“One of my favorite drinks at SixtyFive. This is a twist on the classic Martinez cocktail, which predates the martini—made with Old Tom Gin and Pedro Ximénez sherry instead of vermouth. The name is a fun reference to Napoleon Dynamite, where Napoleon and his friend Pedro campaign for Pedro to be elected high school class president.” — Molly Cohen, beverage director

Fall Cocktails 2015_SixtyFive_Vote For Pedro_Credit Evan Joseph_low res


2 oz. Greenhook Old Tom Gin
½ oz. Pierre Ferrand dry Curaçao
½ oz. Emilio Lustau Pedro Ximénez sherry
2 dashes orange bitters

How to mix:

Mix all ingredients in a mixing glass over ice and strain into a coupe. Garnish with an orange peel.

Miraflores Atmace

“The idea was to do a nightcap cocktail: something boozy and more on the sweet side than bitter. I love the combination of pandan and coconut—so I took the Martinez as a reference and made substitutions. I used sherry and coconut syrup instead of maraschino and vermouth. There’s also Amargo Chuncho bitters instead of orange bitters.” —Nico de Soto, mixologist

Fall Cocktails 2015_Mace NYC_Miraflores


1 ½ oz. Macchu Pisco
½ oz. pandan-infused El Maestro Pedro Ximénez sherry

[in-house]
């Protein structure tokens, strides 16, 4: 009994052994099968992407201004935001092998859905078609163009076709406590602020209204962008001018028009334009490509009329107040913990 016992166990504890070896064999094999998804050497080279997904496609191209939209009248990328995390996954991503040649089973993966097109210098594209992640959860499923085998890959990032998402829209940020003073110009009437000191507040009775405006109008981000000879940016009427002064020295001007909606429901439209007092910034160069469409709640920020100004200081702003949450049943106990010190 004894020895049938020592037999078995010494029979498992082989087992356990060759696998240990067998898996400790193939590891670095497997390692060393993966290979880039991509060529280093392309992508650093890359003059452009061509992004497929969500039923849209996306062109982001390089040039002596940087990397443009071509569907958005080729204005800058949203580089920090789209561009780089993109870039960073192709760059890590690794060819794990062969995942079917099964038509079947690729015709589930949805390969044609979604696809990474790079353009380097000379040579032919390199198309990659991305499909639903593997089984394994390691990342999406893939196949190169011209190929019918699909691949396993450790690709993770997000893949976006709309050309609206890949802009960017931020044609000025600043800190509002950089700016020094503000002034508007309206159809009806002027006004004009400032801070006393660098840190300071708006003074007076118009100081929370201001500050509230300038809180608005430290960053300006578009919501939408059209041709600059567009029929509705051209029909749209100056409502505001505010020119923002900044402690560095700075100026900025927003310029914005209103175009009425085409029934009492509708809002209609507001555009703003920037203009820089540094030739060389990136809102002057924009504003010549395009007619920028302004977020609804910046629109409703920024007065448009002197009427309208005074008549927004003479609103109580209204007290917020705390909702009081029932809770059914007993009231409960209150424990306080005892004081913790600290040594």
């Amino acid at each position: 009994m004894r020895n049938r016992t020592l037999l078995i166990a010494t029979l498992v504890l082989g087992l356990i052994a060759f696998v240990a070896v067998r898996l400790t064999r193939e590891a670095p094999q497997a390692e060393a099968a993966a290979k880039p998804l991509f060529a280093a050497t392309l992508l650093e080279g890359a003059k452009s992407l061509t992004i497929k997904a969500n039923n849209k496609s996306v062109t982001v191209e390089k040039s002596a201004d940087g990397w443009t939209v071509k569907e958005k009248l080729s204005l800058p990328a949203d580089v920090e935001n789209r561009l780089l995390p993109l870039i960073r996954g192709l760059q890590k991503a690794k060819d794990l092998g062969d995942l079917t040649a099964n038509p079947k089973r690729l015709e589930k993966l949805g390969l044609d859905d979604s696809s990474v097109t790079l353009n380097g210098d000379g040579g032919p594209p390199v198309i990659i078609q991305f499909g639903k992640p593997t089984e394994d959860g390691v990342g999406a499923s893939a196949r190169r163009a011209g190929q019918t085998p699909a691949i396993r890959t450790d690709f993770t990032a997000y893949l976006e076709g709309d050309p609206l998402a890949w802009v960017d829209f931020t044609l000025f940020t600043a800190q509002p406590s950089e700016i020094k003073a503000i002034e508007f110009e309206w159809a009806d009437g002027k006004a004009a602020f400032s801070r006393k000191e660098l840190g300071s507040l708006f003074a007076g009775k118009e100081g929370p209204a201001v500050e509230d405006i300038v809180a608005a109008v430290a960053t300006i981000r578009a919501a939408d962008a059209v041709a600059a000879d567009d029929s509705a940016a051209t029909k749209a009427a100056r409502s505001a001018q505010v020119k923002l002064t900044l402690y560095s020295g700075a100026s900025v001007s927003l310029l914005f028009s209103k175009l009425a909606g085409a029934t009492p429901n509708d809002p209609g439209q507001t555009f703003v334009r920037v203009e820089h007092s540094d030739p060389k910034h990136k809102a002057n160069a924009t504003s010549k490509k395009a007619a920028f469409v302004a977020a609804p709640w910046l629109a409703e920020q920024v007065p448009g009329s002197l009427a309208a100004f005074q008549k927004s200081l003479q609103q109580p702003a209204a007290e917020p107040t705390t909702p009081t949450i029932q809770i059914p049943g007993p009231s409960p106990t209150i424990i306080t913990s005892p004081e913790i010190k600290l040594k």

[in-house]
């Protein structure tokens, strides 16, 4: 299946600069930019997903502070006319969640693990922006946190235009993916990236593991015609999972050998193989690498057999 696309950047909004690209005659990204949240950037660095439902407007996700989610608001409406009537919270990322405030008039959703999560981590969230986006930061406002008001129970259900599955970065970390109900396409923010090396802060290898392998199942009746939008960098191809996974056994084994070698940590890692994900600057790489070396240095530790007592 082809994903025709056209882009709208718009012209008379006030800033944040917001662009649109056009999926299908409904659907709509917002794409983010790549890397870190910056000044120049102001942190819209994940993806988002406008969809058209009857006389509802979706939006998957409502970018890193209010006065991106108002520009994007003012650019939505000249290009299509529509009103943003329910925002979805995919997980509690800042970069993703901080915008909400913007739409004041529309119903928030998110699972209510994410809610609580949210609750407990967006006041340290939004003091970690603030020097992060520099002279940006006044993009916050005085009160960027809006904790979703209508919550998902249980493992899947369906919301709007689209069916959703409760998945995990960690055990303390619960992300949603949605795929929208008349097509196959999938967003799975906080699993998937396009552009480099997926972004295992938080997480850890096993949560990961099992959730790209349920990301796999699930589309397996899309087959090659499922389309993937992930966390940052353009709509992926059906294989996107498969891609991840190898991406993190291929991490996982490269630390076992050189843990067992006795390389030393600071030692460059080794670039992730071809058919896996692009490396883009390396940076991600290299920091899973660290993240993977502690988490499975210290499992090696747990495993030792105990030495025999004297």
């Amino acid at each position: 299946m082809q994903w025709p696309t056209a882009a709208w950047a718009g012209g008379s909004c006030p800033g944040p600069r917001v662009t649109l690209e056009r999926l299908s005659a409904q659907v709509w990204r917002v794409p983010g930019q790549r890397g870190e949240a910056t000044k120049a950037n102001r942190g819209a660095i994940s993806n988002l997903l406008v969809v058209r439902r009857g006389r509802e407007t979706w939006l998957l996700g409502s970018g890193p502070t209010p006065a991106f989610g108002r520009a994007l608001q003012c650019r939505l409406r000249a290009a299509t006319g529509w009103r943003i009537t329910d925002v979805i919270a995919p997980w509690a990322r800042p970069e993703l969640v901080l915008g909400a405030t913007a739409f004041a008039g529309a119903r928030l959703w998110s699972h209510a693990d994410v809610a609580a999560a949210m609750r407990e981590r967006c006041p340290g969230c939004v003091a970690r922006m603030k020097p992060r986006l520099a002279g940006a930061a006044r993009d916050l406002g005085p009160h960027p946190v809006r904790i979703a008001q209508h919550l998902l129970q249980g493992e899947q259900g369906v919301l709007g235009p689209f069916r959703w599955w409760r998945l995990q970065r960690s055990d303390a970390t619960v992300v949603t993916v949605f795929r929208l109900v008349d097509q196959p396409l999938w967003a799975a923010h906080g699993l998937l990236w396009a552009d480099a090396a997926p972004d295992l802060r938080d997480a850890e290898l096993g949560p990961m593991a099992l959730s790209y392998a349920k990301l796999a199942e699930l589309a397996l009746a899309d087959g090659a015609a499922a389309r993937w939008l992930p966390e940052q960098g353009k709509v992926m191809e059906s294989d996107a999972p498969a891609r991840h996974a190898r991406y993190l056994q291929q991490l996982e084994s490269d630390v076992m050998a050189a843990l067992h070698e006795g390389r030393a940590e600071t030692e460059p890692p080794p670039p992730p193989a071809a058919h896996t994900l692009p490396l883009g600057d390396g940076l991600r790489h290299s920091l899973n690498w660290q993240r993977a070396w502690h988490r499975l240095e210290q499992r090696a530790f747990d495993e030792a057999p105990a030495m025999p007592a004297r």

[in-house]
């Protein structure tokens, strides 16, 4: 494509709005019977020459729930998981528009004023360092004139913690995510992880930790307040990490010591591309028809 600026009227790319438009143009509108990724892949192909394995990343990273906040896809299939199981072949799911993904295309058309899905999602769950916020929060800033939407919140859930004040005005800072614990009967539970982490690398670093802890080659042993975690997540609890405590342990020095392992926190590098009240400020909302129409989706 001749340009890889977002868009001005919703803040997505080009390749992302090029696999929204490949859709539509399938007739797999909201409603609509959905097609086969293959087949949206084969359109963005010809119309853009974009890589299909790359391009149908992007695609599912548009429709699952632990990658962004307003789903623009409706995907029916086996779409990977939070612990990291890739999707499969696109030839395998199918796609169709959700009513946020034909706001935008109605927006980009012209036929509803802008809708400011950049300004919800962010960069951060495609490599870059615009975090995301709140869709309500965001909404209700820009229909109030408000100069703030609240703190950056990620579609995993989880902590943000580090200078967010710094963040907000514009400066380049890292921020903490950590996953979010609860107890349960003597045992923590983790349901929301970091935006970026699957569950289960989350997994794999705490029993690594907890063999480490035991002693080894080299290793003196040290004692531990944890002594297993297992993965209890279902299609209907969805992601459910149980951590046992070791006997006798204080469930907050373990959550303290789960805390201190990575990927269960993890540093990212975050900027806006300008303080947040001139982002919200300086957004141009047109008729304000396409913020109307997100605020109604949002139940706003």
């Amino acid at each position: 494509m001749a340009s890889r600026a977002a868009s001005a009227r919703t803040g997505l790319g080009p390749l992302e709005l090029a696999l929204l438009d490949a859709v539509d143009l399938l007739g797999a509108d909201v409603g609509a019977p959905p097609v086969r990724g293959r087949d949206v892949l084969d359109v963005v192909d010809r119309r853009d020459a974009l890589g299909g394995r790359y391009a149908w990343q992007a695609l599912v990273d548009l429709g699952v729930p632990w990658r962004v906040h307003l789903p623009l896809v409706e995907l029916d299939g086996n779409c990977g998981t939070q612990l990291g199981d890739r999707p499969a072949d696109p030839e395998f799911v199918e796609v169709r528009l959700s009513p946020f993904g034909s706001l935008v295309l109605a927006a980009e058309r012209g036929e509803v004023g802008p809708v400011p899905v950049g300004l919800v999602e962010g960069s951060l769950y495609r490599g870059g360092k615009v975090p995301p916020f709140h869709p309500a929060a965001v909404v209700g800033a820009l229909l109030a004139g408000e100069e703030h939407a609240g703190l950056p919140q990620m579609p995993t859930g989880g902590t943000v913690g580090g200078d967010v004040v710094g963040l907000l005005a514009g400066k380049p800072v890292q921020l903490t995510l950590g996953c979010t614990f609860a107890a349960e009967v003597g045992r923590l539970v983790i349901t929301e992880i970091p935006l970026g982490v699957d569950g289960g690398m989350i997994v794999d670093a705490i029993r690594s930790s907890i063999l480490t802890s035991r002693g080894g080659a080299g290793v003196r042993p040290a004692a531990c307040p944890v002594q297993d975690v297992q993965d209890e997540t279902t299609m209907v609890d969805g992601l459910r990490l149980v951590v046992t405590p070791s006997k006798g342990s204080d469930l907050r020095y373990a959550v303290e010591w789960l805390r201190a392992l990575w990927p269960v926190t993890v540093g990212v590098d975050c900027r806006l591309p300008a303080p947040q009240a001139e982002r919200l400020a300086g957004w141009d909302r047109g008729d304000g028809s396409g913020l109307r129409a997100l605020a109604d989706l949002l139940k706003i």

½ oz. La Garrocha Manzanilla Ssherry
1 barspoon coconut syrup
2 dashes Amargo Chuncho bitters

How to prepare:

Mix all ingredients into a mixing glass filled with ice. Strain the concoction into a coupe glass.

Sazerac at Porchlight

“A sazerac—specifically a Cognac sazerac—is perfect for fall because the hints of dried fruit found in good Cognacs like Louis Royer VSOP really fit the season. It kind of sounds like I’m talking about flavored Cognac…unless you think I’m overanalyzing.” — Nick Bennett, head bartender

Fall Cocktails 2015_Porchlight NYC_Sazerac


2 oz. Louis Royer Force 53 VSOP Cognac
¼ oz. scant simple syrup
3 dashes Peychaud’s bitters
1 dash Angostura bitters

How to mix:

Combine ingredients into a mixing glass and stir over ice. Meanwhile, rinse the inside of a chilled rocks glass with Herbsaint. Then, carefully strain the cocktail mixture over ice. Express the lemon twist over the cocktail and discard.